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NKorea launches ICBM in possibly its longest-range test yet

In this Thursday, Sept. 21, 2017, photo distributed on Friday, Sept. 22, 2017, by the North Korean government, North Korean leader Kim Jong Un delivers a statement in response to U.S. President Donald Trump's speech to the United Nations, in Pyongyang, North Korea. Kim, in an extraordinary and direct rebuke, called Trump "deranged" and said he will "pay dearly" for his threats, a possible indication of more powerful weapons tests on the horizon. Independent journalists were not given access to cover the event depicted in this image distributed by the Korean Central News Agency via Korea News Service. The content of this image is as provided and cannot be independently verified. (Korean Central News Agency/Korea News Service via AP)

North Korea abruptly ended a 10-week pause in its weapons testing Tuesday by launching an unidentified missile into the Sea of Japan, South Korean, Japanese and U.S. officials said, in a move that shuts the door for now on the possibility of a diplomatic opening.

Pentagon spokesman Col. Rob Manning said the missile was launched from Sain Ni, North Korea, and traveled about 1,000 kilometers (620 miles) before landing in the Sea of Japan within 370 nautical kilometers (200 nautical miles) of Japan's coast. It flew for 53 minutes, Japan's defense minister said, making it possibly the nation's the longest-range test yet.

South Korea, a key U.S. ally separated from the North by a highly militarized border, responded with shorter-range missile tests of its own to mimic striking the North Korea launch site, which it said lies not far from the North Korean capital.

The launch is North Korea's first since it fired an intermediate range missile over Japan on Sept. 15, and appeared to shatter chances that the hiatus could lead to renewed diplomacy over the reclusive country's nuclear program. U.S. officials have sporadically floated the idea of direct talks with North Korea if it maintained restraint.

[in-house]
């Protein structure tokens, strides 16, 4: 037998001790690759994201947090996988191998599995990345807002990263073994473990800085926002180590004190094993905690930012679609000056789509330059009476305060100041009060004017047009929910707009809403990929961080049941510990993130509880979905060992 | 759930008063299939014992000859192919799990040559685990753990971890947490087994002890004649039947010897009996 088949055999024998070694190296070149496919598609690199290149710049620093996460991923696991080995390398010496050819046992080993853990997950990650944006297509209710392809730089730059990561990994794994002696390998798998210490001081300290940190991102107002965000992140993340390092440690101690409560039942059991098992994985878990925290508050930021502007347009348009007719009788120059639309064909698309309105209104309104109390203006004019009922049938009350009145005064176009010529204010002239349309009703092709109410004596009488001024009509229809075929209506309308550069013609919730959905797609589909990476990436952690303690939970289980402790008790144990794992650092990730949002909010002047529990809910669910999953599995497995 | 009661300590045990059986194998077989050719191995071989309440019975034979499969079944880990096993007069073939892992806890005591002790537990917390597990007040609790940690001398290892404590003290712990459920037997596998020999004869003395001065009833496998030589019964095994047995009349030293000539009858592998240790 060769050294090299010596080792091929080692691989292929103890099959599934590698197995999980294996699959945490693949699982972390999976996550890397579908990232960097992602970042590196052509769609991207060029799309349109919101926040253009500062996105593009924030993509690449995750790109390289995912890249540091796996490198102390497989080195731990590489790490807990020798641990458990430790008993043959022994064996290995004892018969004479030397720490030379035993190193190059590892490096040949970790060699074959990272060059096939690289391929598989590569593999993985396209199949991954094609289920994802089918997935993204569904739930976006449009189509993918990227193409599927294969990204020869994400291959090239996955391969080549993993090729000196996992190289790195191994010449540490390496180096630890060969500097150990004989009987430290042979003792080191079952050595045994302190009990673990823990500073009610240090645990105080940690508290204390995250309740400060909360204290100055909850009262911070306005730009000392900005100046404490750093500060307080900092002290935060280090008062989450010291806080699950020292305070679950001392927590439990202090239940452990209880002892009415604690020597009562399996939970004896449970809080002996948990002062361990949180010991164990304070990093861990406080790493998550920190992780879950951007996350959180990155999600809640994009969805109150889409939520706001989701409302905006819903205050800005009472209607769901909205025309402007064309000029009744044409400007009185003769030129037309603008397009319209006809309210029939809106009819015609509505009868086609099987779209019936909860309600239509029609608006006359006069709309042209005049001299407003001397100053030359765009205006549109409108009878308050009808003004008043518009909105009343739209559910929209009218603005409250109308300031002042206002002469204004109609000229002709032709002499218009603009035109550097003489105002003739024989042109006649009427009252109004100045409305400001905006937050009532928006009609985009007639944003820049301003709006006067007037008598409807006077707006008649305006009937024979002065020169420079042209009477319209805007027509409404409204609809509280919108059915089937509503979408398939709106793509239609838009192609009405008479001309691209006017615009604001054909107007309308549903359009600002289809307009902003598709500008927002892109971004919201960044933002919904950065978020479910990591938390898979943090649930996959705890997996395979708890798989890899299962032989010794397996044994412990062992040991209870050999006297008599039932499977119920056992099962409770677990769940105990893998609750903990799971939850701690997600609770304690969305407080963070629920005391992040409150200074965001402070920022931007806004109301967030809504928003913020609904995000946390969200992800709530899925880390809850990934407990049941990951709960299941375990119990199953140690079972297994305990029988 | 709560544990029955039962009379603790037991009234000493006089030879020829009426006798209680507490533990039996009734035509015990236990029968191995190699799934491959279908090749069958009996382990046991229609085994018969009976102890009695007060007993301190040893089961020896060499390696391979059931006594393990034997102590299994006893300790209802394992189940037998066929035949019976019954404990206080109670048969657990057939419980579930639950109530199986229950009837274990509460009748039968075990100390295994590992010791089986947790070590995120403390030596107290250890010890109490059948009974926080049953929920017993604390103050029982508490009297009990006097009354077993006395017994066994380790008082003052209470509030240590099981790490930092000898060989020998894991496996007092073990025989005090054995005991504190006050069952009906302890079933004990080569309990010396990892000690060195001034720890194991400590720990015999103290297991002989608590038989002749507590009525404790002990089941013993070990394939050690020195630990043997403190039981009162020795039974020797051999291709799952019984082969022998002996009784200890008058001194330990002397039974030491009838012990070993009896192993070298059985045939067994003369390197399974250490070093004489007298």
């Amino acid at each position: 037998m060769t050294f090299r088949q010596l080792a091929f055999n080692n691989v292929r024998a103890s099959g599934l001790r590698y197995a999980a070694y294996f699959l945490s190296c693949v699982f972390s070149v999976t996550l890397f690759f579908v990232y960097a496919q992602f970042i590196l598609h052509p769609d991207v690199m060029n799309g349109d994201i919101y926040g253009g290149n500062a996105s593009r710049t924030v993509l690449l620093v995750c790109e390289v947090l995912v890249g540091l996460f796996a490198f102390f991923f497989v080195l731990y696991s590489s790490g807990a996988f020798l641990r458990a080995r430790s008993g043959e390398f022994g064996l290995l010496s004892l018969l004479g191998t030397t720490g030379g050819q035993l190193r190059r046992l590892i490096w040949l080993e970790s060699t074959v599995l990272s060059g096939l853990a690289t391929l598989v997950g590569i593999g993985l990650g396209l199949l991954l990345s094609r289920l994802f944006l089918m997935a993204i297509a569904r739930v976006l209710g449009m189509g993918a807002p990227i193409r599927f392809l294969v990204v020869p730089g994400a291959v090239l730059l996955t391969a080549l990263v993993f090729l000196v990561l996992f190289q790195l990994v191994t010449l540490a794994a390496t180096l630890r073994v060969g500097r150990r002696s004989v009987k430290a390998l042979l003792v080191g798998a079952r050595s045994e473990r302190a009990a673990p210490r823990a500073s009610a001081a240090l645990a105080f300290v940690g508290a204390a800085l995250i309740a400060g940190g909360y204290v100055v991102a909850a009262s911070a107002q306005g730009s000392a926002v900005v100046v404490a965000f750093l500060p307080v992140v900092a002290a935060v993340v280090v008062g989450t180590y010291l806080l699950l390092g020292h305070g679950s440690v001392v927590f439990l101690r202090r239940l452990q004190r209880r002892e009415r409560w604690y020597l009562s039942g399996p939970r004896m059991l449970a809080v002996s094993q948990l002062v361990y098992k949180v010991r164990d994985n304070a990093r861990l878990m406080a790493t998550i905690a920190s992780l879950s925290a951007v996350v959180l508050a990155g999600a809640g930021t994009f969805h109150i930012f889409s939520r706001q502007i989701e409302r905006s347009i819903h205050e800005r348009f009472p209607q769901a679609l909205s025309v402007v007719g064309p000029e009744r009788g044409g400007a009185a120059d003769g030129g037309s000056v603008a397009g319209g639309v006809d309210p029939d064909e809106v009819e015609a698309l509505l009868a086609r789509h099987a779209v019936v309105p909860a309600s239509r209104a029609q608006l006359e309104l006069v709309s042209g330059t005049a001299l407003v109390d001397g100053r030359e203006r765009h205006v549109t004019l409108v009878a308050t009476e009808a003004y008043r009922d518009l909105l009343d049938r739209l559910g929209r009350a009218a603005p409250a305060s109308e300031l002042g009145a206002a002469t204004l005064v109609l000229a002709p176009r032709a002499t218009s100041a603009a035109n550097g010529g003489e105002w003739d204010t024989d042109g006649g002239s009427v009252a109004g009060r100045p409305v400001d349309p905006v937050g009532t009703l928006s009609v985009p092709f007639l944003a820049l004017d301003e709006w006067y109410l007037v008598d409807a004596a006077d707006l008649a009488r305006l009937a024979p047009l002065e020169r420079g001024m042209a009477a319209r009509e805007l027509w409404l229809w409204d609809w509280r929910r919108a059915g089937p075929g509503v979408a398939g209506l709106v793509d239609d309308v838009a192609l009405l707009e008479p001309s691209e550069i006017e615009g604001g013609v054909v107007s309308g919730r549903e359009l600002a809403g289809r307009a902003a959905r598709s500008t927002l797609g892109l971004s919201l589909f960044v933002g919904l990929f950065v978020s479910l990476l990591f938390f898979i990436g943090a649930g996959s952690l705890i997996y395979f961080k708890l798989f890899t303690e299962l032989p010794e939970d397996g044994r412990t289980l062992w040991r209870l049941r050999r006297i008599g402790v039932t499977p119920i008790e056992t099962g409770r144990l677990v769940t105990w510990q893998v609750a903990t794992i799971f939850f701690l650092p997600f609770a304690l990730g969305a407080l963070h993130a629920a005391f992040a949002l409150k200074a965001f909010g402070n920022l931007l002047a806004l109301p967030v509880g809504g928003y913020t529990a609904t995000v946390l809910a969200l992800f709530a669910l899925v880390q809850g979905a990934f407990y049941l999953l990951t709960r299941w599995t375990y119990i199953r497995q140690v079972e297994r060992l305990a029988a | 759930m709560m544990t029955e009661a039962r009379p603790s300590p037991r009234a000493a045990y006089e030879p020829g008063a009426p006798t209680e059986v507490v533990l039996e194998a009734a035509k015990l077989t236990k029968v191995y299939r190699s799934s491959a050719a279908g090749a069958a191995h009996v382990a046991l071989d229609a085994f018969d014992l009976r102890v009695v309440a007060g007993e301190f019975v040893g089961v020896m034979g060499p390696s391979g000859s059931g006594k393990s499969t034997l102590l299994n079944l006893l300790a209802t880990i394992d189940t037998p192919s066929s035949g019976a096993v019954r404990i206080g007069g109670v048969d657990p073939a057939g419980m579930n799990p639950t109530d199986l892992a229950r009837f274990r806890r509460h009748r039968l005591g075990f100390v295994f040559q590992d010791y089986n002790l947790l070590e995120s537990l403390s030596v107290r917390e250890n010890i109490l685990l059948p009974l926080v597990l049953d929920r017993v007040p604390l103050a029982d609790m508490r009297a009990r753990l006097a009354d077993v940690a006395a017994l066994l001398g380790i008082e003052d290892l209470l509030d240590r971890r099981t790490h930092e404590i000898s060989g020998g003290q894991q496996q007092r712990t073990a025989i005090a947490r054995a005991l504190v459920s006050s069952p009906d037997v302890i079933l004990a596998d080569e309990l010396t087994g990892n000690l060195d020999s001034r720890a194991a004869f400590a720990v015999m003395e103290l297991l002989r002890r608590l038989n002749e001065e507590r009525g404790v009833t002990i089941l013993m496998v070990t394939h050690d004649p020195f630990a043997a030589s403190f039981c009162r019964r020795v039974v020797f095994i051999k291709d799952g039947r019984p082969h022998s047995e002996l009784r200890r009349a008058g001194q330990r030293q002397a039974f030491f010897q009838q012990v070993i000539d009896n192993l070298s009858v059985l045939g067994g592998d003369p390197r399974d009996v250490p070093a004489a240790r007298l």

A week ago, the Trump administration declared North Korea a state sponsor of terrorism, further straining ties between governments that are still technically at war. Washington also imposed new sanctions on North Korean shipping firms and Chinese trading companies dealing with the North.

North Korea called the terror designation a "serious provocation" that justifies its development of nuclear weapons.

Early Wednesday in Japan, Chief Cabinet Secretary Yoshihide Suga echoed the claims from Seoul that North Korea fired an unidentified missile. He said it landed in the Sea of Japan, possibly within 200 nautical miles of the Japanese coast. He called the provocation unacceptable and said Tokyo has filed a strong protest.

The Pentagon's initial response was to call it a "probable" missile launch.

Col. Rob Manning, a spokesman said, "We detected a probable missile launch from North Korea" at approximately 1:30 p.m. EST. He said the Pentagon is assessing the situation and has no further information to provide, including what kind of missile may have been launched.

President Donald Trump was briefed on the launch while the missile was still in the air, press secretary Sarah Huckabee Sanders said.

Asked about the launch while leaving a meeting on Capitol Hill, Trump told reporters: "We'll be talking about it."

How far the missile has traveled is not yet known.

Guam is reportedly safe; the country's Homeland Security officials posted to Facebook that they were notified of the launch, but there is no immediate threat to them.

Last week, the U.S. announced new sanctions against North Korean and some Chinese entities, one day after declaring the nation a state sponsor of terrorism.

This is a breaking news story and will be updated.

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